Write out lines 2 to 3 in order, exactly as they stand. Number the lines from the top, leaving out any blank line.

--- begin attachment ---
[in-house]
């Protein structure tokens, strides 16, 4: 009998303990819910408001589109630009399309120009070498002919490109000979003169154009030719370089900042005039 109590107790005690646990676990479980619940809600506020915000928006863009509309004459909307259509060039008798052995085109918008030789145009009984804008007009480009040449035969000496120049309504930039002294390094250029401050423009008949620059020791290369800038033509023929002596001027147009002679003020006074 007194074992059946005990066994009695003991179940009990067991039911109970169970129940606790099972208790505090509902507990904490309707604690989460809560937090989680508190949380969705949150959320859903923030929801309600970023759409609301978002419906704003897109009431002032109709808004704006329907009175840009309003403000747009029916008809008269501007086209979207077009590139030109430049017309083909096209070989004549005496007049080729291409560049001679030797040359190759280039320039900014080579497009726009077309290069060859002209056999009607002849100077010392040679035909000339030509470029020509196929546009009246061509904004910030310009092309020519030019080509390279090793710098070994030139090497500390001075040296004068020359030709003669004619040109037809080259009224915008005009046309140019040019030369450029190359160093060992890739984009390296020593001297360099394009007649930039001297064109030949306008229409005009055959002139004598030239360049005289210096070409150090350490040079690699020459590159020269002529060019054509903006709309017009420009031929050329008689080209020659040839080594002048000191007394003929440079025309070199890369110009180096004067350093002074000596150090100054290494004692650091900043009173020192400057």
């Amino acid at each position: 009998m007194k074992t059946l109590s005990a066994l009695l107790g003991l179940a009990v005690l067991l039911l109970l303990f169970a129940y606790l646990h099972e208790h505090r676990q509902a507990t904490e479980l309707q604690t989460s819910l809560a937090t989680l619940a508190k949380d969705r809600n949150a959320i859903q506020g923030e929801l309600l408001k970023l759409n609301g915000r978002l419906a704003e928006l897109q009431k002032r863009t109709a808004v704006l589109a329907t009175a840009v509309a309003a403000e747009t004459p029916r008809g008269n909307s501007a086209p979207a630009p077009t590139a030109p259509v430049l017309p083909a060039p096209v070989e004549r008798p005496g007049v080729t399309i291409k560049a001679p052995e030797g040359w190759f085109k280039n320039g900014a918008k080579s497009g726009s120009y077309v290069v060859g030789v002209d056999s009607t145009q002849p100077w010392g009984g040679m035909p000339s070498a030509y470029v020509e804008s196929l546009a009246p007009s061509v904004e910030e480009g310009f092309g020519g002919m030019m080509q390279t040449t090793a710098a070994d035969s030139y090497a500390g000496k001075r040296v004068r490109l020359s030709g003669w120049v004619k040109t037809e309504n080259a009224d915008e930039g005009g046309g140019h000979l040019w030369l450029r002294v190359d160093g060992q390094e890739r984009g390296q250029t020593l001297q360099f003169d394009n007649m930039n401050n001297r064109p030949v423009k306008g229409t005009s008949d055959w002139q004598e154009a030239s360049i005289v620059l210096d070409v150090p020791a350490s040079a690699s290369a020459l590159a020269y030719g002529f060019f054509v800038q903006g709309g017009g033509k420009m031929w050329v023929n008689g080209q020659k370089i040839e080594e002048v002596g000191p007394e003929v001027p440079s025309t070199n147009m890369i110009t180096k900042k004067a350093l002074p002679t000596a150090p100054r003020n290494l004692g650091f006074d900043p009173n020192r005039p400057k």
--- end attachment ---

């Protein structure tokens, strides 16, 4: 009998303990819910408001589109630009399309120009070498002919490109000979003169154009030719370089900042005039 109590107790005690646990676990479980619940809600506020915000928006863009509309004459909307259509060039008798052995085109918008030789145009009984804008007009480009040449035969000496120049309504930039002294390094250029401050423009008949620059020791290369800038033509023929002596001027147009002679003020006074 007194074992059946005990066994009695003991179940009990067991039911109970169970129940606790099972208790505090509902507990904490309707604690989460809560937090989680508190949380969705949150959320859903923030929801309600970023759409609301978002419906704003897109009431002032109709808004704006329907009175840009309003403000747009029916008809008269501007086209979207077009590139030109430049017309083909096209070989004549005496007049080729291409560049001679030797040359190759280039320039900014080579497009726009077309290069060859002209056999009607002849100077010392040679035909000339030509470029020509196929546009009246061509904004910030310009092309020519030019080509390279090793710098070994030139090497500390001075040296004068020359030709003669004619040109037809080259009224915008005009046309140019040019030369450029190359160093060992890739984009390296020593001297360099394009007649930039001297064109030949306008229409005009055959002139004598030239360049005289210096070409150090350490040079690699020459590159020269002529060019054509903006709309017009420009031929050329008689080209020659040839080594002048000191007394003929440079025309070199890369110009180096004067350093002074000596150090100054290494004692650091900043009173020192400057």
């Amino acid at each position: 009998m007194k074992t059946l109590s005990a066994l009695l107790g003991l179940a009990v005690l067991l039911l109970l303990f169970a129940y606790l646990h099972e208790h505090r676990q509902a507990t904490e479980l309707q604690t989460s819910l809560a937090t989680l619940a508190k949380d969705r809600n949150a959320i859903q506020g923030e929801l309600l408001k970023l759409n609301g915000r978002l419906a704003e928006l897109q009431k002032r863009t109709a808004v704006l589109a329907t009175a840009v509309a309003a403000e747009t004459p029916r008809g008269n909307s501007a086209p979207a630009p077009t590139a030109p259509v430049l017309p083909a060039p096209v070989e004549r008798p005496g007049v080729t399309i291409k560049a001679p052995e030797g040359w190759f085109k280039n320039g900014a918008k080579s497009g726009s120009y077309v290069v060859g030789v002209d056999s009607t145009q002849p100077w010392g009984g040679m035909p000339s070498a030509y470029v020509e804008s196929l546009a009246p007009s061509v904004e910030e480009g310009f092309g020519g002919m030019m080509q390279t040449t090793a710098a070994d035969s030139y090497a500390g000496k001075r040296v004068r490109l020359s030709g003669w120049v004619k040109t037809e309504n080259a009224d915008e930039g005009g046309g140019h000979l040019w030369l450029r002294v190359d160093g060992q390094e890739r984009g390296q250029t020593l001297q360099f003169d394009n007649m930039n401050n001297r064109p030949v423009k306008g229409t005009s008949d055959w002139q004598e154009a030239s360049i005289v620059l210096d070409v150090p020791a350490s040079a690699s290369a020459l590159a020269y030719g002529f060019f054509v800038q903006g709309g017009g033509k420009m031929w050329v023929n008689g080209q020659k370089i040839e080594e002048v002596g000191p007394e003929v001027p440079s025309t070199n147009m890369i110009t180096k900042k004067a350093l002074p002679t000596a150090p100054r003020n290494l004692g650091f006074d900043p009173n020192r005039p400057k």